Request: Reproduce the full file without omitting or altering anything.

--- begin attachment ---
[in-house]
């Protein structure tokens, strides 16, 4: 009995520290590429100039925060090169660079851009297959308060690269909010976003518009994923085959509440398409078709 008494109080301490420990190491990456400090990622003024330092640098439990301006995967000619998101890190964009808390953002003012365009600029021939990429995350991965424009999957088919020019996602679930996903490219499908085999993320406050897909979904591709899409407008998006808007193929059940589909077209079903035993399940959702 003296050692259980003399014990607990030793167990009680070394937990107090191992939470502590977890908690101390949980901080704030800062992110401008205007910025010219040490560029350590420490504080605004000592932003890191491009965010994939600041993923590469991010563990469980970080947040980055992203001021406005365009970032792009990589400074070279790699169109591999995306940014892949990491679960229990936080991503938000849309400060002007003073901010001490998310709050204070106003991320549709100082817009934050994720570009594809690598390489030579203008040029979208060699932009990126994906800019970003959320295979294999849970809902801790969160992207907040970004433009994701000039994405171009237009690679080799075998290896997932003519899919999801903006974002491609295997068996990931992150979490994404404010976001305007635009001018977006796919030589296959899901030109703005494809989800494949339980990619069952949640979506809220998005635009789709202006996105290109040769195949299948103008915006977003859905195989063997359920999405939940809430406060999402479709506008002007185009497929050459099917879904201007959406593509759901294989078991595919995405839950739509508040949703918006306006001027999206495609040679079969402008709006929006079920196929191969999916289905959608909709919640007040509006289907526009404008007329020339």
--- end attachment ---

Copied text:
[in-house]
């Protein structure tokens, strides 16, 4: 009995520290590429100039925060090169660079851009297959308060690269909010976003518009994923085959509440398409078709 008494109080301490420990190491990456400090990622003024330092640098439990301006995967000619998101890190964009808390953002003012365009600029021939990429995350991965424009999957088919020019996602679930996903490219499908085999993320406050897909979904591709899409407008998006808007193929059940589909077209079903035993399940959702 003296050692259980003399014990607990030793167990009680070394937990107090191992939470502590977890908690101390949980901080704030800062992110401008205007910025010219040490560029350590420490504080605004000592932003890191491009965010994939600041993923590469991010563990469980970080947040980055992203001021406005365009970032792009990589400074070279790699169109591999995306940014892949990491679960229990936080991503938000849309400060002007003073901010001490998310709050204070106003991320549709100082817009934050994720570009594809690598390489030579203008040029979208060699932009990126994906800019970003959320295979294999849970809902801790969160992207907040970004433009994701000039994405171009237009690679080799075998290896997932003519899919999801903006974002491609295997068996990931992150979490994404404010976001305007635009001018977006796919030589296959899901030109703005494809989800494949339980990619069952949640979506809220998005635009789709202006996105290109040769195949299948103008915006977003859905195989063997359920999405939940809430406060999402479709506008002007185009497929050459099917879904201007959406593509759901294989078991595919995405839950739509508040949703918006306006001027999206495609040679079969402008709006929006079920196929191969999916289905959608909709919640007040509006289907526009404008007329020339």